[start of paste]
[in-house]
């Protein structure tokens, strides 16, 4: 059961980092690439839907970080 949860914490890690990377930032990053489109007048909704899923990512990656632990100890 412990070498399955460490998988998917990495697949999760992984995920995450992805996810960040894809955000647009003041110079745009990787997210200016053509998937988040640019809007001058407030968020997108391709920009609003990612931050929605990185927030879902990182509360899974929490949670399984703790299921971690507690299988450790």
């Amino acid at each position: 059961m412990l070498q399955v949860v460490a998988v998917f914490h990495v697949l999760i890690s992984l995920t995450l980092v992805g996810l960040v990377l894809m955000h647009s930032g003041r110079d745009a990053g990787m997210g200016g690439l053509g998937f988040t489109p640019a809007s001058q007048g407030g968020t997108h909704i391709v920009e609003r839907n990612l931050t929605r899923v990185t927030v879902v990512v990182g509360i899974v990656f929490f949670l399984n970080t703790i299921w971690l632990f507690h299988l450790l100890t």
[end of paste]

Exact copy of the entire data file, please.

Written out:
[in-house]
């Protein structure tokens, strides 16, 4: 059961980092690439839907970080 949860914490890690990377930032990053489109007048909704899923990512990656632990100890 412990070498399955460490998988998917990495697949999760992984995920995450992805996810960040894809955000647009003041110079745009990787997210200016053509998937988040640019809007001058407030968020997108391709920009609003990612931050929605990185927030879902990182509360899974929490949670399984703790299921971690507690299988450790």
């Amino acid at each position: 059961m412990l070498q399955v949860v460490a998988v998917f914490h990495v697949l999760i890690s992984l995920t995450l980092v992805g996810l960040v990377l894809m955000h647009s930032g003041r110079d745009a990053g990787m997210g200016g690439l053509g998937f988040t489109p640019a809007s001058q007048g407030g968020t997108h909704i391709v920009e609003r839907n990612l931050t929605r899923v990185t927030v879902v990512v990182g509360i899974v990656f929490f949670l399984n970080t703790i299921w971690l632990f507690h299988l450790l100890t």